Greece needs third bailout package


German Finance Minister Wolfgang Schaeuble says recession-hit Greece will need more rescue loans from its international creditors after the current one expires at the end of 2014.

“[Athens is] not over the hills yet…There will have to be another program for Greece,” said Schaeuble during an election campaign near the northern city of Hamburg on Tuesday, the Frankfurter Allgemeine Zeitung newspaper reported.

Schaeuble added that Greek creditors would not undergo another set of severe austerity measures, citing the disastrous experience during the last one.

In Athens, officials said a third aid package is necessary in order to plug any funding shortfall over 2014-2016.

The statements followed a report published by prominent German magazine Der Spiegel earlier this week, saying the Bundesbank indicated that the cash-strapped Mediterranean country will need more bailout loans from the so-called troika of international lenders — the European Union (EU), the European Central Bank (ECB), and the International Monetary Fund (IMF) by the start of 2014.

Greece has been dependent on bailout funds from international rescue loans approved by the troika of international creditors since May 2010.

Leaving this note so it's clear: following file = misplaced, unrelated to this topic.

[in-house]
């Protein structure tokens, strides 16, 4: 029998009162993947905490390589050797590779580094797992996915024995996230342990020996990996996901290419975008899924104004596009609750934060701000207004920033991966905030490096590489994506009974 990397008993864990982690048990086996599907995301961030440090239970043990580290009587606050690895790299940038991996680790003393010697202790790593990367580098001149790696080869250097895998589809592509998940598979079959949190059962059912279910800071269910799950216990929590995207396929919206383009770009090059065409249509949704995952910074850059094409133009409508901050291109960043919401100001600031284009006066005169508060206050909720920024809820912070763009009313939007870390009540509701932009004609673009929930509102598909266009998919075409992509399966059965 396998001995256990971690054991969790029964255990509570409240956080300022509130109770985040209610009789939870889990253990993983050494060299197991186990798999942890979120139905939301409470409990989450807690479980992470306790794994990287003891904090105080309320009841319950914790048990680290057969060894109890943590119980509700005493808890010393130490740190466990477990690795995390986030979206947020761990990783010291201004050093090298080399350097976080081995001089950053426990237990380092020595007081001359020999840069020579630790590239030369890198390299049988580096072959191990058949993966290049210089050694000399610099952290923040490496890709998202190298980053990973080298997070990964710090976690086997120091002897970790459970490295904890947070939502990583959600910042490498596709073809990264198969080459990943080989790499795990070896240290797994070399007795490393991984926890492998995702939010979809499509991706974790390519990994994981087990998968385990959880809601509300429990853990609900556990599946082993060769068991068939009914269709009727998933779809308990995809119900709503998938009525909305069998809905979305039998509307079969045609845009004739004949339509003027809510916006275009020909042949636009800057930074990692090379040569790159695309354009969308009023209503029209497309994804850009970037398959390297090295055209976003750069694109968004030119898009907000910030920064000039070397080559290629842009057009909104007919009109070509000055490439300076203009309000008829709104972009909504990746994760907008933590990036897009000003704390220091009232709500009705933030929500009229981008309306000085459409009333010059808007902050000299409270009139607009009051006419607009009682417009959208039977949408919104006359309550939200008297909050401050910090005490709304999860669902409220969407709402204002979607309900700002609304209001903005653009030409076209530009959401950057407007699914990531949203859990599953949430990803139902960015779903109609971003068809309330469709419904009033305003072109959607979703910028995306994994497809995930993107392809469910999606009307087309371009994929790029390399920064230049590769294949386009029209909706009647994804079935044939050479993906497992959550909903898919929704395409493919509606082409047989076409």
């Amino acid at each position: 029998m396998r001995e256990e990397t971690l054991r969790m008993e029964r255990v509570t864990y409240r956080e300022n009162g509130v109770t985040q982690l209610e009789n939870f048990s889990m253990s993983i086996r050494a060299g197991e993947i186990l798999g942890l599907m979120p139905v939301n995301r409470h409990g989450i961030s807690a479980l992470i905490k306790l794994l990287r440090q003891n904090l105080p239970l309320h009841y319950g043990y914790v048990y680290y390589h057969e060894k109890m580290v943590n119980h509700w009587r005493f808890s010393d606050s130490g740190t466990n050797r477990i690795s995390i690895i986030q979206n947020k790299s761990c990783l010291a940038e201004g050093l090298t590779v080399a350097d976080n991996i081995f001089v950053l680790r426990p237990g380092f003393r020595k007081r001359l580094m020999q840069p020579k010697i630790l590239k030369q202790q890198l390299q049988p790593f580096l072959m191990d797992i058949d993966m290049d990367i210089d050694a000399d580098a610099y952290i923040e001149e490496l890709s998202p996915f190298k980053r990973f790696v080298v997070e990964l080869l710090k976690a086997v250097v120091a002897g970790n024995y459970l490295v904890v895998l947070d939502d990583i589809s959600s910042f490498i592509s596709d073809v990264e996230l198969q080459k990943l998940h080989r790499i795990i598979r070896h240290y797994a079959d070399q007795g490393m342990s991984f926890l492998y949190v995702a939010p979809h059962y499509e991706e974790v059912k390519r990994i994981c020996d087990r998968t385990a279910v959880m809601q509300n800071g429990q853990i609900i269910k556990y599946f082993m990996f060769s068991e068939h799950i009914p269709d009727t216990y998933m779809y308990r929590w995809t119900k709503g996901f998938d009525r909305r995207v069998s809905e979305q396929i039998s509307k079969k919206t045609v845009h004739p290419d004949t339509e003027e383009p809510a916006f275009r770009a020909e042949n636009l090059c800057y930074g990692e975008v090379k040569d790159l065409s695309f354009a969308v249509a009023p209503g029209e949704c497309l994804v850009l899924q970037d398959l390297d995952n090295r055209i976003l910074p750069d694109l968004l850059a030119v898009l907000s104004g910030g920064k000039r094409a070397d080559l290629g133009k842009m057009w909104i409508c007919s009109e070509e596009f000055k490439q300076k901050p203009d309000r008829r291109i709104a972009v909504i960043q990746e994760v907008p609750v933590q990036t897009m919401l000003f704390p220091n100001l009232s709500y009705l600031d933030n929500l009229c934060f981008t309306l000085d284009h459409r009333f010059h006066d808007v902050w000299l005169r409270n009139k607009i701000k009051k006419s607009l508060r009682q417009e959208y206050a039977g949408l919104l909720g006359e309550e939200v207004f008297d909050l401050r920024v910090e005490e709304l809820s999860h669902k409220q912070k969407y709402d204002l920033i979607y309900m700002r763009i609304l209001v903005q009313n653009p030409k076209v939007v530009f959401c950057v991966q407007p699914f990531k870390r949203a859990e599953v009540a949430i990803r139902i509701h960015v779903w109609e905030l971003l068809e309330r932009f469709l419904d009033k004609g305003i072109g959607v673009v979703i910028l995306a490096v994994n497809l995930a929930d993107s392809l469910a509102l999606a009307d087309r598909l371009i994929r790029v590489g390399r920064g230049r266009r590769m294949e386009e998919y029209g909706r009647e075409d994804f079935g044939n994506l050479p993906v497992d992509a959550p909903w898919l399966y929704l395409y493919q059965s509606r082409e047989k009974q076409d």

The Greek economy is in its sixth year of recession due to fiscal mismanagement resulting in tax rises and spending cuts.

This is while Greece’s jobless rate reached 27.6 percent in May 2013, up from 27 percent in April, according to a report released on August 8 by Greece’s statistic service LSTAT.

The country’s unemployment rate stands at more than double the eurozone’s average reading of 12.1 percent, reflecting a deepening recession after years of austerity being imposed under the EU bailout plan.

Europe plunged into financial crisis in early 2008. The worsening debt crisis has forced the EU governments to adopt harsh austerity measures and tough economic reforms, which have triggered incidents of social unrest and massive protests in many European countries.

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